Mum of three Linda Smith – diagnosed with dementia aged 57 – has launched Alzheimer’s Society’s Cardiff Memory Walk.
She joined a mini version of the walk in the city with volunteers urging people to register for the event to help the charity raise money for research and services
Three thousand people took part in Cardiff Memory Walk last year – and the charity hopes even more will now sign up at memorywalk.org.uk.
Linda, of Splott, a school kitchen assistant for more than 20 years, was forced to give up work following a diagnosis of frontotemporal dementia.*
“I started forgetting things like leaving the tap on or remembering to look properly when crossing the road,” she said.
“Walking down the street I started to feel as if someone was following me – which is frightening – but looked back to find no-one there.
“Sometimes, I just can’t find the word I want to say, but since the diagnosis, support from the Alzheimer’s Society has been fabulous.”
She hopes huge numbers of people will take part in Cardiff Memory Walk to be held at Roald Dahl Plass on Sunday 11 September.
Husband Steve (57), a former army drum and trumpet major, some years ago had to learn to walk and talk again after a brain haemorrhage.
The couple have been married for 40 years and he says the family works well – even if the sugar might be in the freezer or tea have been made with cold water.
Alzheimer’s Society dementia support worker, Karen Collins, said: “Often everything seems turned upside when someone has a diagnosis.
“Sometimes it may feel shattering, emotional and challenging, but we are here for people to turn to when that happens.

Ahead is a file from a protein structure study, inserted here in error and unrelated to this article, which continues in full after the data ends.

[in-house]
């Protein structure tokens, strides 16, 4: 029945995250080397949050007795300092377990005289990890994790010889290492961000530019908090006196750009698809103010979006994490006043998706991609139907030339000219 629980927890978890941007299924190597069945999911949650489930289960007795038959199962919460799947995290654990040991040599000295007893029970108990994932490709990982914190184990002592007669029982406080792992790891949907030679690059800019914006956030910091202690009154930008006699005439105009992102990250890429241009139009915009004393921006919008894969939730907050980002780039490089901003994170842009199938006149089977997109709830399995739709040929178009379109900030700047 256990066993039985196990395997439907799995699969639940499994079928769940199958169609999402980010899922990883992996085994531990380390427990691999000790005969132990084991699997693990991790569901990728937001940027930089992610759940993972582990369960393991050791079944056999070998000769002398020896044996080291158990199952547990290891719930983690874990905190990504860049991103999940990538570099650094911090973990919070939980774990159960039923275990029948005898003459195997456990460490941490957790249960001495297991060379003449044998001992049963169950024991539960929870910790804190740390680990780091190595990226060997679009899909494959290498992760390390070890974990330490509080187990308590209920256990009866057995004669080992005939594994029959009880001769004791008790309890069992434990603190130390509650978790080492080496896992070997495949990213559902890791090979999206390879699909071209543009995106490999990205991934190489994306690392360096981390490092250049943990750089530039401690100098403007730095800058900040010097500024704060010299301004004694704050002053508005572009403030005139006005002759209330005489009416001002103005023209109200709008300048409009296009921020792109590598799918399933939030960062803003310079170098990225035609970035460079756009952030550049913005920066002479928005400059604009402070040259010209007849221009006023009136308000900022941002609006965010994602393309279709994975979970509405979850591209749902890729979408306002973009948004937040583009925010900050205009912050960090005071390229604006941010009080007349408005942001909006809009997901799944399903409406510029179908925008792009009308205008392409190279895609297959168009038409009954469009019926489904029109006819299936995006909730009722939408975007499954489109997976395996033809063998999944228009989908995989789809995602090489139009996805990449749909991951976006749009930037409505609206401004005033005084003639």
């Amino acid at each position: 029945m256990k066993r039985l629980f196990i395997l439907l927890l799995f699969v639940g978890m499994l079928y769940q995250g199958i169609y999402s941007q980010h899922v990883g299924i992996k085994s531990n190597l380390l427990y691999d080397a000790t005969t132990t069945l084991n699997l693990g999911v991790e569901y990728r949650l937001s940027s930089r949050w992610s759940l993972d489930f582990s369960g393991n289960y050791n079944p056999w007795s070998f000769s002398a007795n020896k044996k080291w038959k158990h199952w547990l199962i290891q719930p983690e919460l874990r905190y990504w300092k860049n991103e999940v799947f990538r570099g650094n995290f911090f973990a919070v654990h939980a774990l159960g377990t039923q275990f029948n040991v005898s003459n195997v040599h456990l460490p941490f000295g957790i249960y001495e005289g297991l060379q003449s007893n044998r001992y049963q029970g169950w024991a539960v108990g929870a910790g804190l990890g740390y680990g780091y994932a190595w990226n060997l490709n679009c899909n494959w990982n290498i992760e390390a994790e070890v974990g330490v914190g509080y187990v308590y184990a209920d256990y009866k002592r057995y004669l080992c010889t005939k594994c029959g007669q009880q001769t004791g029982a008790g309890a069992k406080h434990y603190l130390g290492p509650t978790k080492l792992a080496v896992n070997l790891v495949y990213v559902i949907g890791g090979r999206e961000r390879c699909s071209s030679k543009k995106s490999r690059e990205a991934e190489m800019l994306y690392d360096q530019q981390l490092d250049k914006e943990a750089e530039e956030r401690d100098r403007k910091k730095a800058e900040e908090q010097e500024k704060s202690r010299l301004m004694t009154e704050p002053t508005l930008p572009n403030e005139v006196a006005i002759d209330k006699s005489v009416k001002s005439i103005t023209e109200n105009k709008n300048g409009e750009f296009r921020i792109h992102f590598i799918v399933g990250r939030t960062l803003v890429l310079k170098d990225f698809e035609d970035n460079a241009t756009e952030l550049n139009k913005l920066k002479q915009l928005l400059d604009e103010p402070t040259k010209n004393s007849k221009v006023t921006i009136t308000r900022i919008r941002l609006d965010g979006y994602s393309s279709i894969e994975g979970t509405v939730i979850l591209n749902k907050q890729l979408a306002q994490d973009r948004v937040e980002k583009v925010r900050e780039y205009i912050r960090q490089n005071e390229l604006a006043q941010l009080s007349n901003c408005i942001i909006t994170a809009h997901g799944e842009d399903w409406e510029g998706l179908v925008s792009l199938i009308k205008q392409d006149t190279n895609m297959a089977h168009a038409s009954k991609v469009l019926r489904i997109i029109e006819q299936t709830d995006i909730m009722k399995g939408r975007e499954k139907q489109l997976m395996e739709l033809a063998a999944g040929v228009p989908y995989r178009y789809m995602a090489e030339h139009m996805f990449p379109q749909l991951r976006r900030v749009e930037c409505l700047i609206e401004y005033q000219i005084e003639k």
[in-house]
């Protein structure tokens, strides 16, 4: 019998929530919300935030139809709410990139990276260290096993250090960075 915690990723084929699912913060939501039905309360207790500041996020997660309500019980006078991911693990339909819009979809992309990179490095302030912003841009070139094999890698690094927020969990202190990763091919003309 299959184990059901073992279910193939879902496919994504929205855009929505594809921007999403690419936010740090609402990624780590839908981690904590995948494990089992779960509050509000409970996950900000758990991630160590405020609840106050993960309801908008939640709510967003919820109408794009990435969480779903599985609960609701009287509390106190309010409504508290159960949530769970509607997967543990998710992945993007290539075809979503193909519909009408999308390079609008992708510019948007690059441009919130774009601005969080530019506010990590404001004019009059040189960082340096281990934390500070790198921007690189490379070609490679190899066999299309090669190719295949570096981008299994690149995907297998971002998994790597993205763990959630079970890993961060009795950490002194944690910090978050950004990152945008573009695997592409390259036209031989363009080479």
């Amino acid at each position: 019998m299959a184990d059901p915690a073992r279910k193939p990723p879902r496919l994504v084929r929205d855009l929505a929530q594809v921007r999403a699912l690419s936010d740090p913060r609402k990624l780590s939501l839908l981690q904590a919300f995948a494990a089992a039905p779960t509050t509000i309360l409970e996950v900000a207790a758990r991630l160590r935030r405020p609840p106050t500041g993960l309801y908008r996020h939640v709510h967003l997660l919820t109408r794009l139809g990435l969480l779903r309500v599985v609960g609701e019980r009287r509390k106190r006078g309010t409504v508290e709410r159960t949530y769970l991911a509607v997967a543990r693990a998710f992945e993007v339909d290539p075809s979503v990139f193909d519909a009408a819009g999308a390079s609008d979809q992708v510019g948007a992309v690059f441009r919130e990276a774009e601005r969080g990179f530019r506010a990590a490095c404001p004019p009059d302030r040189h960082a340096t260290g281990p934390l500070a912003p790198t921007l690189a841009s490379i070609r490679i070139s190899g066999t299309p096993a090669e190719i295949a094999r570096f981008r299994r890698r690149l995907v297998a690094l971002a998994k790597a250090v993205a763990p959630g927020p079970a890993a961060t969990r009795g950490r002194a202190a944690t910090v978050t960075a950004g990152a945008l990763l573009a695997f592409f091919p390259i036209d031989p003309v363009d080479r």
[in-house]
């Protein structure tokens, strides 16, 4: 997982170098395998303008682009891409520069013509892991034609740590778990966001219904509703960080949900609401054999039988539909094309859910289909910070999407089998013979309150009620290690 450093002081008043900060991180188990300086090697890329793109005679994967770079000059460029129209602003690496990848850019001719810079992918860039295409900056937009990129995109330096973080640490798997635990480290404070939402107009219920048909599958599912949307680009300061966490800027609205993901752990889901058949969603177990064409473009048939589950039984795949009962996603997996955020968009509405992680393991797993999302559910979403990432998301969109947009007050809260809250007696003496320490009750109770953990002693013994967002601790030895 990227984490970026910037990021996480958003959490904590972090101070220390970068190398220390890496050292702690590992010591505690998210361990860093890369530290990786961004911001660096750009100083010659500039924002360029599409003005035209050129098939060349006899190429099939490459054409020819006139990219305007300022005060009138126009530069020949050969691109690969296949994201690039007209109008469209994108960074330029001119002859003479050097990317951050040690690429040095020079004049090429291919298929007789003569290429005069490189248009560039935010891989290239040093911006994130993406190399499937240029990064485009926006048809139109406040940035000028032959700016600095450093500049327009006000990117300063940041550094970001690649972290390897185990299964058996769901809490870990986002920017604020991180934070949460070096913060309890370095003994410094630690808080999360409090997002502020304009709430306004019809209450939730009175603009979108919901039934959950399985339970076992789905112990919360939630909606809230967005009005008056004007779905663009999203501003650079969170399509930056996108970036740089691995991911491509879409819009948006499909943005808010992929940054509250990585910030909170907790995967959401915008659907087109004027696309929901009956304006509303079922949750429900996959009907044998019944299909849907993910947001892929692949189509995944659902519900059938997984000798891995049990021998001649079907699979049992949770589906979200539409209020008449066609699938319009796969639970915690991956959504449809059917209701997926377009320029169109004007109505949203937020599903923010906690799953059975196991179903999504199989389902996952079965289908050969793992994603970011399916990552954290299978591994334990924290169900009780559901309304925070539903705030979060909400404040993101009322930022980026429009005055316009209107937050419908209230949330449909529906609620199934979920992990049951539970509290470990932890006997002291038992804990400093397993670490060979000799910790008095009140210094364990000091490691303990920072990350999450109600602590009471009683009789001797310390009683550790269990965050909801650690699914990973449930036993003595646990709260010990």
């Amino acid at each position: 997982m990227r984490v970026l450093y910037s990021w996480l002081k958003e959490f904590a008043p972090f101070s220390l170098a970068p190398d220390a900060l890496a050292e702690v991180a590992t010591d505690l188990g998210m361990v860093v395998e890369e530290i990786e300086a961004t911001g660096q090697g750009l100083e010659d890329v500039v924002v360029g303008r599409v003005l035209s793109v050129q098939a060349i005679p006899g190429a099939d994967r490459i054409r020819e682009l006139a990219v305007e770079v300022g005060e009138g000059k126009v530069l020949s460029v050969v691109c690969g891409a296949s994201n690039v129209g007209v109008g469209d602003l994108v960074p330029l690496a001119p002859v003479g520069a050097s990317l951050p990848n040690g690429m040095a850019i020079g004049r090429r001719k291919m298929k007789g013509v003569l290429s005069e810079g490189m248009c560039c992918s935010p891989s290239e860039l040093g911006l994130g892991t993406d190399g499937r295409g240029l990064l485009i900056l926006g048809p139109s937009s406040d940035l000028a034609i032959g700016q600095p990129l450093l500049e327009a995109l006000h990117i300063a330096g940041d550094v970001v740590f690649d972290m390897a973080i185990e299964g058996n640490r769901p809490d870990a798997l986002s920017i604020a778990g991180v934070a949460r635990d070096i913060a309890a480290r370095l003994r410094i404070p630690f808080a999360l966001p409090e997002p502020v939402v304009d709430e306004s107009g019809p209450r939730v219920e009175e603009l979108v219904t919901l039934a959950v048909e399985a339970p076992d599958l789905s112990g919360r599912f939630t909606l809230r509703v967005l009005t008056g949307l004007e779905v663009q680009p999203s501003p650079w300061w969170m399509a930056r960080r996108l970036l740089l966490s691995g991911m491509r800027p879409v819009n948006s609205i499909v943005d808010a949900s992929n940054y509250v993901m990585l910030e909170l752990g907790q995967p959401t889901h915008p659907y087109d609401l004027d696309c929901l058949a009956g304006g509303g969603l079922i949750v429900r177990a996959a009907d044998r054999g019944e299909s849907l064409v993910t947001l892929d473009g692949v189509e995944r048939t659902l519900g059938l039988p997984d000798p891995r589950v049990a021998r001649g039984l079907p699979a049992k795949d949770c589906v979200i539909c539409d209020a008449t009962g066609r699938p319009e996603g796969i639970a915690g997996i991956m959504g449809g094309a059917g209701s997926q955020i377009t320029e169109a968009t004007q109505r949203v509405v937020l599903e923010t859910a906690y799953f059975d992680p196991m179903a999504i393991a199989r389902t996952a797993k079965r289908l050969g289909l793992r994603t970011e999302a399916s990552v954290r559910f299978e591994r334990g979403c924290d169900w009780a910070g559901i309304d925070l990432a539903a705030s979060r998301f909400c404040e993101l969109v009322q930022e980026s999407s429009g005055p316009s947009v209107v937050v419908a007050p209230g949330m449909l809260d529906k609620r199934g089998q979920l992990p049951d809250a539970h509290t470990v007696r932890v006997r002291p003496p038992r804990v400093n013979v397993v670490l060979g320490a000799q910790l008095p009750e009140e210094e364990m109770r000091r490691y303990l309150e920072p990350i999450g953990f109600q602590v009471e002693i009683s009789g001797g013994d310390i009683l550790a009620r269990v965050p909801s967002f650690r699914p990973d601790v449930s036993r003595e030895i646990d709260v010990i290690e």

“It is not just about memory – dementia is so individual – it can impact on the ability to do simple tasks, thinking and the ability to understand,” said Karen.
“We help people to live well with dementia – when anyone with dementia feels cast adrift, we provide an anchor.”
Memory Walkers raise money to help support almost 4,000 people living with dementia in Cardiff and for research into treatment and eventual cure.
Alzheimer’s Society provides a wide range of services in Cardiff including volunteer visits, Singing for the Brain music sessions, as well as dementia support workers directly helping carers and people with dementia.
- As well as Cardiff Memory Walk on Sunday 11 September Llanelli Memory Walk, Millennium Coastal Park, is on Sunday 25 September; Gwent Memory Walk, Sunday 9 October. Anyone can sign up at memorywalk.org.uk
- For Memory Walk 2016, Alzheimer’s Society is walking and working with HSBC in the fight against dementia.
- From the money raised, £650 would pay for a brain scan to help diagnosis, £100 would allow someone with dementia to attend ten Singing for the Brain sessions, £20 would cover a month’s attendance at an Alzheimer’s Society’s Dementia Café.
Frontotemporal dementia is caused when nerve cells in the frontal and/or temporal lobes of the brain die and the pathways that connect them change.
There is also some loss of important chemical messengers. Over time, the brain tissue in the frontal and temporal lobes shrinks.
This damage to the brain causes the typical symptoms of frontotemporal dementia, which include changes in personality and behaviour, and difficulties with language.
Frontotemporal dementia is most often diagnosed between the ages of 45 and 65, but it can also affect younger or older people.